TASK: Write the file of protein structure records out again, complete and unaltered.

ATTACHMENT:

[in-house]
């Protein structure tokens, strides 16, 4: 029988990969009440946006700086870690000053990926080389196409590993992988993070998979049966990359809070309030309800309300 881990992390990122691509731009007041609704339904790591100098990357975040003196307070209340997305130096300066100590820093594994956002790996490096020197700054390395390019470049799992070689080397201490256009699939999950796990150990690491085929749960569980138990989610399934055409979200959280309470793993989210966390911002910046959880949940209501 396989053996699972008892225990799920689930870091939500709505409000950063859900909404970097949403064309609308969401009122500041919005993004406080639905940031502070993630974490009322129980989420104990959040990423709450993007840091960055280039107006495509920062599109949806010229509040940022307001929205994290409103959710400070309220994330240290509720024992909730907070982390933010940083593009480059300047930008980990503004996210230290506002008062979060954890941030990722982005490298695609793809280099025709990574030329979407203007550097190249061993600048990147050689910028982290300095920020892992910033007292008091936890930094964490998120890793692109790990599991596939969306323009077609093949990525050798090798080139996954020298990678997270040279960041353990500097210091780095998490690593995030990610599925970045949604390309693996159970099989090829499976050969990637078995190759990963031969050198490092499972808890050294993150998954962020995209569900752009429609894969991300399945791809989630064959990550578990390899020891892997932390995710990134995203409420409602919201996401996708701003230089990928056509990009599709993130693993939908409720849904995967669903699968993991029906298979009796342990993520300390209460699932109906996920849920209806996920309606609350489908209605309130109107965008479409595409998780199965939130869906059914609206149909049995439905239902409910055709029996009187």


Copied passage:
[in-house]
């Protein structure tokens, strides 16, 4: 029988990969009440946006700086870690000053990926080389196409590993992988993070998979049966990359809070309030309800309300 881990992390990122691509731009007041609704339904790591100098990357975040003196307070209340997305130096300066100590820093594994956002790996490096020197700054390395390019470049799992070689080397201490256009699939999950796990150990690491085929749960569980138990989610399934055409979200959280309470793993989210966390911002910046959880949940209501 396989053996699972008892225990799920689930870091939500709505409000950063859900909404970097949403064309609308969401009122500041919005993004406080639905940031502070993630974490009322129980989420104990959040990423709450993007840091960055280039107006495509920062599109949806010229509040940022307001929205994290409103959710400070309220994330240290509720024992909730907070982390933010940083593009480059300047930008980990503004996210230290506002008062979060954890941030990722982005490298695609793809280099025709990574030329979407203007550097190249061993600048990147050689910028982290300095920020892992910033007292008091936890930094964490998120890793692109790990599991596939969306323009077609093949990525050798090798080139996954020298990678997270040279960041353990500097210091780095998490690593995030990610599925970045949604390309693996159970099989090829499976050969990637078995190759990963031969050198490092499972808890050294993150998954962020995209569900752009429609894969991300399945791809989630064959990550578990390899020891892997932390995710990134995203409420409602919201996401996708701003230089990928056509990009599709993130693993939908409720849904995967669903699968993991029906298979009796342990993520300390209460699932109906996920849920209806996920309606609350489908209605309130109107965008479409595409998780199965939130869906059914609206149909049995439905239902409910055709029996009187």